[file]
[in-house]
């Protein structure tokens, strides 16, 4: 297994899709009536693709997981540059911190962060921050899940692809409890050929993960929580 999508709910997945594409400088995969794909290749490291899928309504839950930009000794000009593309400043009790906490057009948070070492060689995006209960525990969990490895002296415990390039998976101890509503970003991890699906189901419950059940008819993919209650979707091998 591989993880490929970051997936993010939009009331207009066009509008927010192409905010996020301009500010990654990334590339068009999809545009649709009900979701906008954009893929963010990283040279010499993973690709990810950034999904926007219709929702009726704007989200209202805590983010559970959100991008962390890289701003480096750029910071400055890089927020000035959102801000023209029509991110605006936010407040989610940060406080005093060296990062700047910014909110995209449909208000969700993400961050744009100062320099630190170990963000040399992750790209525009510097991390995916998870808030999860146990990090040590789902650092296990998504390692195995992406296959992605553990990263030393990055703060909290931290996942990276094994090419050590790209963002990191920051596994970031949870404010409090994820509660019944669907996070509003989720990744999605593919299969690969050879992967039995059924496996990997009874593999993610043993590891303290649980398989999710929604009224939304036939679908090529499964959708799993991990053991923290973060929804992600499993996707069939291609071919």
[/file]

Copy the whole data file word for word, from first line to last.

[in-house]
């Protein structure tokens, strides 16, 4: 297994899709009536693709997981540059911190962060921050899940692809409890050929993960929580 999508709910997945594409400088995969794909290749490291899928309504839950930009000794000009593309400043009790906490057009948070070492060689995006209960525990969990490895002296415990390039998976101890509503970003991890699906189901419950059940008819993919209650979707091998 591989993880490929970051997936993010939009009331207009066009509008927010192409905010996020301009500010990654990334590339068009999809545009649709009900979701906008954009893929963010990283040279010499993973690709990810950034999904926007219709929702009726704007989200209202805590983010559970959100991008962390890289701003480096750029910071400055890089927020000035959102801000023209029509991110605006936010407040989610940060406080005093060296990062700047910014909110995209449909208000969700993400961050744009100062320099630190170990963000040399992750790209525009510097991390995916998870808030999860146990990090040590789902650092296990998504390692195995992406296959992605553990990263030393990055703060909290931290996942990276094994090419050590790209963002990191920051596994970031949870404010409090994820509660019944669907996070509003989720990744999605593919299969690969050879992967039995059924496996990997009874593999993610043993590891303290649980398989999710929604009224939304036939679908090529499964959708799993991990053991923290973060929804992600499993996707069939291609071919």